The standout UK companies in 2022
Such global uncertainty has sent shockwaves through international stock markets and the FTSE 100 has been no exception. After starting January around 7,505.20 points, it had dropped to below 7,000 points by early March.
However, it has mounted a recovery in the months since – albeit a volatile one – and was trading around 7,200 points by early July*.
And there have certainly been winners and losers in that time when it comes to the performances of companies in the FTSE 100 index. While the most impressive are trading 50% higher than the start of 2022, the worst have plunged into negative territory by a similar amount.
So, which stocks have been the standout performers? And which funds are invested in them?
BAE Systems has been one of the clear winners this year. The aerospace and security company’s share price had soared almost 50% from £5.54 in early January to £8.08 by 7 July 2022*. In a statement ahead of BAE’s annual general meeting in May, chief executive Charles Woodburn said trading in the first quarter had been in line with expectations. “We see opportunities to further enhance the medium-term outlook as our customers address the elevated threat environment,” he said.
BAE is one of the holdings in the multi-cap Rathbone Income fund run by the experienced hands of Carl Stick and Alan Dobbie*. It aims to deliver annual income that’s in line with – or better than – the FTSE All-Share Index over any rolling three-year period. The managers also look to increase the income paid to investors in line with the Consumer Prices Index (CPI) measure of inflation over any rolling five-year period. A small number of UK-listed stocks are bought for the portfolio with investments being made in those offering the best opportunities at the most attractive prices.
Pharmaceutical giant AstraZeneca has been another star performer this year. The company’s stock price has risen more than 30% from £84.73 to £111.12 this year*. In early April, the company announced total revenue for the first quarter 2022 had increased 60% to $11.4bn, reflecting growth across the business. Chief executive Pascal Soriot, said: “Our investments in pioneering science give us confidence of further advances in the years to come.”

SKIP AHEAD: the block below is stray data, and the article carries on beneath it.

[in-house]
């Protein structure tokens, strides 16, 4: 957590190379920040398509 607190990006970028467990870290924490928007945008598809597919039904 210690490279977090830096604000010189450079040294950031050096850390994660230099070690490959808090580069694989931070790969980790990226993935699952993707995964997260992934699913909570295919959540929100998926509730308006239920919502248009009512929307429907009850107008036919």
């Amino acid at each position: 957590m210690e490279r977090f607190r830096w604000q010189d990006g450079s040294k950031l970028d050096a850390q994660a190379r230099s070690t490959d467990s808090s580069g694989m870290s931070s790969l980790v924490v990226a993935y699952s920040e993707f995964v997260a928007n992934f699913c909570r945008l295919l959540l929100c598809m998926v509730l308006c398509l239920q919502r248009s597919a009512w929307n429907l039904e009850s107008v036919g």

AstraZeneca is the largest holding in the Sanlam Enterprise fund*, which is managed by Mark Boucher and Mark Swain. It invests primarily in the UK and can make money out of both rising and falling share prices. This enables the managers to participate on the upside when markets are buoyant, and also to protect the fund during more volatile periods.
Shares in oil company Shell have also enjoyed a bumper year so far, having risen from £17 in January to £20.31 during the early days of July*. That’s a rise of almost 21%. In early May, the company announced strong first quarter 2022 adjusted earnings of $9.1bn in what it described as a “volatile geopolitical and macroeconomic environment”. In a statement, chief executive Ben van Beurden, said: “Generating value through strong earnings and cash flow, coupled with maintaining a healthy balance sheet and continuing the disciplined delivery of our strategy, are crucial for Shell to play a leading role in the energy transition.”
Shell is one of the top 20 holdings in the JOHCM Global Opportunities fund* managed by Ben Leyland and Robert Lancastle. The fund can invest in any company around the globe, but has a strong bias towards larger and medium-sized multi-national businesses where revenues are generated from all over the world. It is highly active and the managers always have an eye on capital preservation. As a result, they are very willing to hold high levels of cash if valuations are unattractive.
Other funds to consider
A number of the best performing FTSE 100 stocks this year are held by the Jupiter UK Alpha fund, which is managed by Richard Buxton. The list includes the aforementioned AstraZeneca and Shell, along with GlaxoSmithKline*, the pharmaceutical company which is up more than 12% this year to £18.04*. The objective of this fund is capital growth, with the aim to deliver a return greater than that of the FTSE All-Share Index over rolling three-year periods.
Elsewhere, there’s an alternative for investors who want exposure to AstraZeneca, along with a more continental flavour to the overall portfolio. The pharmaceutical company is one of the largest holdings in the BlackRock European Absolute Alpha fund that’s run by Stephanie Bothwell and Stefan Gries*. This fund aims to achieve positive absolute returns on your investment over a period of 12 months, regardless of market conditions.
Darius McDermott is managing director of Chelsea Financial Services and FundCalibre